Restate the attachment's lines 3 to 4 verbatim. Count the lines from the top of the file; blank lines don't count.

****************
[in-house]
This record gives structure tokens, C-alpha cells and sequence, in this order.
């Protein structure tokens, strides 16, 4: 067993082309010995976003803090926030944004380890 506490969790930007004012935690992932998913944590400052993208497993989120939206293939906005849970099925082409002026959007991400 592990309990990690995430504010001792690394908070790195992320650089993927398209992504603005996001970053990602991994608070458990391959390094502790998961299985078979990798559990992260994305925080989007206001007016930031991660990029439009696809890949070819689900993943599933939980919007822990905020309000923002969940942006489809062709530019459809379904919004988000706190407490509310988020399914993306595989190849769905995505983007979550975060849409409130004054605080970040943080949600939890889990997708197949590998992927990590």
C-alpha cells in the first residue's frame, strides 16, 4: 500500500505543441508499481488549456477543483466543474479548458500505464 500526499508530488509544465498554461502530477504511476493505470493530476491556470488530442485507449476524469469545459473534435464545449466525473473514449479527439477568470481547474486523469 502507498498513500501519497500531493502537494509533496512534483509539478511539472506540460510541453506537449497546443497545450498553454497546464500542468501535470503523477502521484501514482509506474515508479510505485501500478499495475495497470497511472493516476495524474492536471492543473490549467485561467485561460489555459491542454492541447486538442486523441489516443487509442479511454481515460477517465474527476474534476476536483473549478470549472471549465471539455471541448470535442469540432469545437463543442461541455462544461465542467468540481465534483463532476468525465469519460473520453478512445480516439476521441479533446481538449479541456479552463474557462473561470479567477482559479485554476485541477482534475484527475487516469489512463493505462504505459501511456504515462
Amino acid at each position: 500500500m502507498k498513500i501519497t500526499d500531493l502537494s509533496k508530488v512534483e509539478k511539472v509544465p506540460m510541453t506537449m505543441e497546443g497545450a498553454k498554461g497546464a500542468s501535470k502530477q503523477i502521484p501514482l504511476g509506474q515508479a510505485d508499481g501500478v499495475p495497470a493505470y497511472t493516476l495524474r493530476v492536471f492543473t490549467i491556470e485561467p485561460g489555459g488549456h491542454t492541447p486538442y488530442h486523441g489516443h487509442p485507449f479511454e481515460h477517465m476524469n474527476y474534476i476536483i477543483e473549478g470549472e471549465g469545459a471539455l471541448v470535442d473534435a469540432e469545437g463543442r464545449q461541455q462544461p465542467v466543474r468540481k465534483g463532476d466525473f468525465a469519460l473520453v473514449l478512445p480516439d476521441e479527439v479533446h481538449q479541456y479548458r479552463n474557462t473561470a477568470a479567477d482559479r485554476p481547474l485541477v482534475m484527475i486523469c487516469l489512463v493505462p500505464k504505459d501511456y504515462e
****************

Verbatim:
């Protein structure tokens, strides 16, 4: 067993082309010995976003803090926030944004380890 506490969790930007004012935690992932998913944590400052993208497993989120939206293939906005849970099925082409002026959007991400 592990309990990690995430504010001792690394908070790195992320650089993927398209992504603005996001970053990602991994608070458990391959390094502790998961299985078979990798559990992260994305925080989007206001007016930031991660990029439009696809890949070819689900993943599933939980919007822990905020309000923002969940942006489809062709530019459809379904919004988000706190407490509310988020399914993306595989190849769905995505983007979550975060849409409130004054605080970040943080949600939890889990997708197949590998992927990590």
C-alpha cells in the first residue's frame, strides 16, 4: 500500500505543441508499481488549456477543483466543474479548458500505464 500526499508530488509544465498554461502530477504511476493505470493530476491556470488530442485507449476524469469545459473534435464545449466525473473514449479527439477568470481547474486523469 502507498498513500501519497500531493502537494509533496512534483509539478511539472506540460510541453506537449497546443497545450498553454497546464500542468501535470503523477502521484501514482509506474515508479510505485501500478499495475495497470497511472493516476495524474492536471492543473490549467485561467485561460489555459491542454492541447486538442486523441489516443487509442479511454481515460477517465474527476474534476476536483473549478470549472471549465471539455471541448470535442469540432469545437463543442461541455462544461465542467468540481465534483463532476468525465469519460473520453478512445480516439476521441479533446481538449479541456479552463474557462473561470479567477482559479485554476485541477482534475484527475487516469489512463493505462504505459501511456504515462